Tucked in between too many restaurants to choose from amongst the complex scene that is San Francisco, California, is a movement created by one woman. One amazing woman. In the small space that is Atelier Crenn, Chef Dominique Crenn has deeply intertwined the roots of her restaurant with those of her menu ingredients to the point where you can’t tell where the story starts and the supply ends. They are one.
“The restaurant and the farm are intertwined, they have to be. As to how that changes Bleu Belle Farm’s story, as Dominique and I both say, she has a general direction she wants to take the farm and hired me the way she would a chef. I have my own ideas and aspirations for the farm—my kitchen—and we sit down together to talk about what is out there, what we want, and I run with it. It’s very collaborative.” I am speaking with William Henpenn, who runs Chef Dominique’s Sonoma-based Bleu Belle Farm, the source for the unique flavors propelling her style into a sensation.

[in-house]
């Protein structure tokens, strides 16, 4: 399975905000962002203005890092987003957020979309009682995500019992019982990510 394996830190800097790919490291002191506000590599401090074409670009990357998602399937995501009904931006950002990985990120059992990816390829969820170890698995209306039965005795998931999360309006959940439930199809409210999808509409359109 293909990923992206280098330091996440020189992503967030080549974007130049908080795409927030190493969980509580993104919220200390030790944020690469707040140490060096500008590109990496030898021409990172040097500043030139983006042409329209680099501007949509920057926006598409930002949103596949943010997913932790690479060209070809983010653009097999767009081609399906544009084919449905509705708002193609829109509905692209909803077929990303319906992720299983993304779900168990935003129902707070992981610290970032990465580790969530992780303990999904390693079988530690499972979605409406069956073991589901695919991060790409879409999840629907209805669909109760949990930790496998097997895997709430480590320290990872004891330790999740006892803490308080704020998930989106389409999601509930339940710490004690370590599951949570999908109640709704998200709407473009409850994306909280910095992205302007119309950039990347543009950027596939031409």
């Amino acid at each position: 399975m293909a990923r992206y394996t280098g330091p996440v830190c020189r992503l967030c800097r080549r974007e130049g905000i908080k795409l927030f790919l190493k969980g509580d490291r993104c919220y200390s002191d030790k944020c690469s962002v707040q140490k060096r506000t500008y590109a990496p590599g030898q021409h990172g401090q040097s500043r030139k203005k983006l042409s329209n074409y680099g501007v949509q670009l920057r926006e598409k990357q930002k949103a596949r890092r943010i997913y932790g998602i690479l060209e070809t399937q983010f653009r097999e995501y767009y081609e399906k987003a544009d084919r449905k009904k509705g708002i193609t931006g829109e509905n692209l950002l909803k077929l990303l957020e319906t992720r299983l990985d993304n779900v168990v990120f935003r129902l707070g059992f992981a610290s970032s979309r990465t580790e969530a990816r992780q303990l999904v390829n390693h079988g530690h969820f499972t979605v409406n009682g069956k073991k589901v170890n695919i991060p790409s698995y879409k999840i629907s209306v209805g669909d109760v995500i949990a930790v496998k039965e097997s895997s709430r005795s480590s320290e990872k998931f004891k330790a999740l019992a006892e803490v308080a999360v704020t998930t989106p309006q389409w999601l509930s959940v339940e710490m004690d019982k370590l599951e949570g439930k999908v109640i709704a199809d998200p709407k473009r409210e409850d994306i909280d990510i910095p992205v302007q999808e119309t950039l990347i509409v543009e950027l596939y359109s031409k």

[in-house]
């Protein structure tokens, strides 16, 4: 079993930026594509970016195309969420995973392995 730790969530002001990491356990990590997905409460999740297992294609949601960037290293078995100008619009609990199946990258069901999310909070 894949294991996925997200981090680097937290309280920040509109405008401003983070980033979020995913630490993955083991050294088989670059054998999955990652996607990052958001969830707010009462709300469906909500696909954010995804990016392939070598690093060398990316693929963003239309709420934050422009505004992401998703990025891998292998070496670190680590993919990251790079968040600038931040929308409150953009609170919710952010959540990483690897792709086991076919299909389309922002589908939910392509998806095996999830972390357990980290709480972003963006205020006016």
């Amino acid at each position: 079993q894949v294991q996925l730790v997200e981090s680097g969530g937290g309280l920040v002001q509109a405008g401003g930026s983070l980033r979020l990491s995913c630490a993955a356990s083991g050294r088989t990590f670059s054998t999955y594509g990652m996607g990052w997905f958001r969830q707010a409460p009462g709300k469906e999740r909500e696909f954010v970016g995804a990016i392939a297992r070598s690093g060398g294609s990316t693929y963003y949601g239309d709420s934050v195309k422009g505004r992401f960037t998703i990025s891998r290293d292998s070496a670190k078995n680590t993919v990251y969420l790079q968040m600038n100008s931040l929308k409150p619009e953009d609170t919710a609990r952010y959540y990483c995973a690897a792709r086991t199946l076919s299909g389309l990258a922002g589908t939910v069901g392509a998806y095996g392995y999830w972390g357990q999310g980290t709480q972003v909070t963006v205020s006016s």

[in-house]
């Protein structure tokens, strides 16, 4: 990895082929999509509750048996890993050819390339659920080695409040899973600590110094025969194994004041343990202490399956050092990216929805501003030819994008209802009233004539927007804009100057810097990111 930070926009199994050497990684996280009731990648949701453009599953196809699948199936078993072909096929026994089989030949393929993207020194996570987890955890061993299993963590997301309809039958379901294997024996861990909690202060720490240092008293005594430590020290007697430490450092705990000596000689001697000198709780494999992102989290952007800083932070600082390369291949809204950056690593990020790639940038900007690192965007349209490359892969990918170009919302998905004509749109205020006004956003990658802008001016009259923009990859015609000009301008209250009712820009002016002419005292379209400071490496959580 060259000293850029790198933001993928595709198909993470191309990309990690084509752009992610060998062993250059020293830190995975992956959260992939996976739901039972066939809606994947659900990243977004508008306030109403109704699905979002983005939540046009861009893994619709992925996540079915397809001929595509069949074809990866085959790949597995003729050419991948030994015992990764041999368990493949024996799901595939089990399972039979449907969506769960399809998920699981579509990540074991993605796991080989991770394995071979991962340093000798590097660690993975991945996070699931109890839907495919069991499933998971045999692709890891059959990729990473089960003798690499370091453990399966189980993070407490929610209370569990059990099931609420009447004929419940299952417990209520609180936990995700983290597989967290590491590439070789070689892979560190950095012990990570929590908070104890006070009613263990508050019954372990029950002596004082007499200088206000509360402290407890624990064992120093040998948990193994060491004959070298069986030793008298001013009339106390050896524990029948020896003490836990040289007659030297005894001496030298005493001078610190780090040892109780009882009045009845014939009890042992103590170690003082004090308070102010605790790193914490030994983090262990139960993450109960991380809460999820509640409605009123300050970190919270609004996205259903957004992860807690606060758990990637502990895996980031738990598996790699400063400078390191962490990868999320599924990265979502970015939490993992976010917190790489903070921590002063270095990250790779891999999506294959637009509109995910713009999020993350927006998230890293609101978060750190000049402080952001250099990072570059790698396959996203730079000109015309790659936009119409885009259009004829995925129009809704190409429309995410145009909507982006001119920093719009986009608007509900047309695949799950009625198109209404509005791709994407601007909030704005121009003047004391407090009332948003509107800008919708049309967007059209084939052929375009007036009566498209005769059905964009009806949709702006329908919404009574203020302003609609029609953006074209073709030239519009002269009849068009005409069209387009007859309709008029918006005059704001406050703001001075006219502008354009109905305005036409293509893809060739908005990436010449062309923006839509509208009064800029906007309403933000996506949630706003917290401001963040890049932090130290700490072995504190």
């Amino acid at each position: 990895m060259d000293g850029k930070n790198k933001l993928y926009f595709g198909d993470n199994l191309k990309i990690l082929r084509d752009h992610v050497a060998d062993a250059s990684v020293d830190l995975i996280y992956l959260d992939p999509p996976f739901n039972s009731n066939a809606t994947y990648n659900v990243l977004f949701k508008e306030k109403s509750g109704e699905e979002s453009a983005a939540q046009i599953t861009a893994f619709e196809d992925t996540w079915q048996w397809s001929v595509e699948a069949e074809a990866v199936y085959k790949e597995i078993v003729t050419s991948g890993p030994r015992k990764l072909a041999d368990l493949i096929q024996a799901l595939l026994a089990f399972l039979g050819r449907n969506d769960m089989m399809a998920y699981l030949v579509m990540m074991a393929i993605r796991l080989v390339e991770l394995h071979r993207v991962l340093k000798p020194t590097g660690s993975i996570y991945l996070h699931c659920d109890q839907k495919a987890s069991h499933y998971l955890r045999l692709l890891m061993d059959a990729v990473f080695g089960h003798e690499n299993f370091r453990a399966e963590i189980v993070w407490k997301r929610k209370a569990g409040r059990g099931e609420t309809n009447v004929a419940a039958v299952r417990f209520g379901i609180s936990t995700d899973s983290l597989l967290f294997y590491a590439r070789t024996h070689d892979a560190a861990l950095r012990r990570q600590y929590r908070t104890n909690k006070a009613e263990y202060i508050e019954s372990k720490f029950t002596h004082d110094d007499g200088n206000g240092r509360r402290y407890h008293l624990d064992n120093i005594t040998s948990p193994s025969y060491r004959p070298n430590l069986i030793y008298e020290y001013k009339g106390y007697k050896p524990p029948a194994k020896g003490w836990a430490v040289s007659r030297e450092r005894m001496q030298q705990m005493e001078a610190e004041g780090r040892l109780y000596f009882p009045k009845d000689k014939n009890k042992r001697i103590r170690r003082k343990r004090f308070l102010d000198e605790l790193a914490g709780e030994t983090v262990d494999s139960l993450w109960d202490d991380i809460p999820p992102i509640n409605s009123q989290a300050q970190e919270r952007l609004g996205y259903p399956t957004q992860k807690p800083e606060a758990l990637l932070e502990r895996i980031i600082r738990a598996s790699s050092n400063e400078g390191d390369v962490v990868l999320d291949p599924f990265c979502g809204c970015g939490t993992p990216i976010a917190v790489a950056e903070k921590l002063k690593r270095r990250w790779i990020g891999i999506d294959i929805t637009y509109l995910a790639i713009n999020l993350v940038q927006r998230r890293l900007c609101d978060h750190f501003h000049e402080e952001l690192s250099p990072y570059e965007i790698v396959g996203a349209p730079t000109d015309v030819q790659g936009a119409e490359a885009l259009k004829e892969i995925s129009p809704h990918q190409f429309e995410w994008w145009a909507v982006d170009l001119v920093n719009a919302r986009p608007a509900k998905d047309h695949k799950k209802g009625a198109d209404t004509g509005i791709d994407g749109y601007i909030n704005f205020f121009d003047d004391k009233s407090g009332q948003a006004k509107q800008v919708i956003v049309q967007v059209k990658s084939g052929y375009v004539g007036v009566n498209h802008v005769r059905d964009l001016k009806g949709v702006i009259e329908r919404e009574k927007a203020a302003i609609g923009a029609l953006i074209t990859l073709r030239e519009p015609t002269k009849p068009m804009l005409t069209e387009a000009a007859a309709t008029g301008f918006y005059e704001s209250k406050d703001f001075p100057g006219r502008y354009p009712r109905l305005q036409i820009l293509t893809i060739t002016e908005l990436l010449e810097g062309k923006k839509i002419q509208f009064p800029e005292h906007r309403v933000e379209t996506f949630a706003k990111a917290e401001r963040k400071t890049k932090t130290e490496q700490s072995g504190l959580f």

Seemingly a world away from Atelier Crenn’s urban home, I am standing on the soil that produces those flavors on a temperate morning. It doesn’t matter what time of year it is, William assures me the mild chill and warm sun are present most days in this microclimate haven.
Bleu Belle Farm looks to be what we agree can only be described as “grandma’s garden gone haywire.” A single house, barn, and stand-alone greenhouse sit on about an acre. Hearing chickens, William shows me around behind the house where a solar-powered fence keeps the hens and roosters from wandering near rows of almost-ripe tomatoes.
As William explained, Chef Dominique treats him like a chef in her kitchen, and he, in turn, treats her farm as though an extension of the walk-in or the salad line.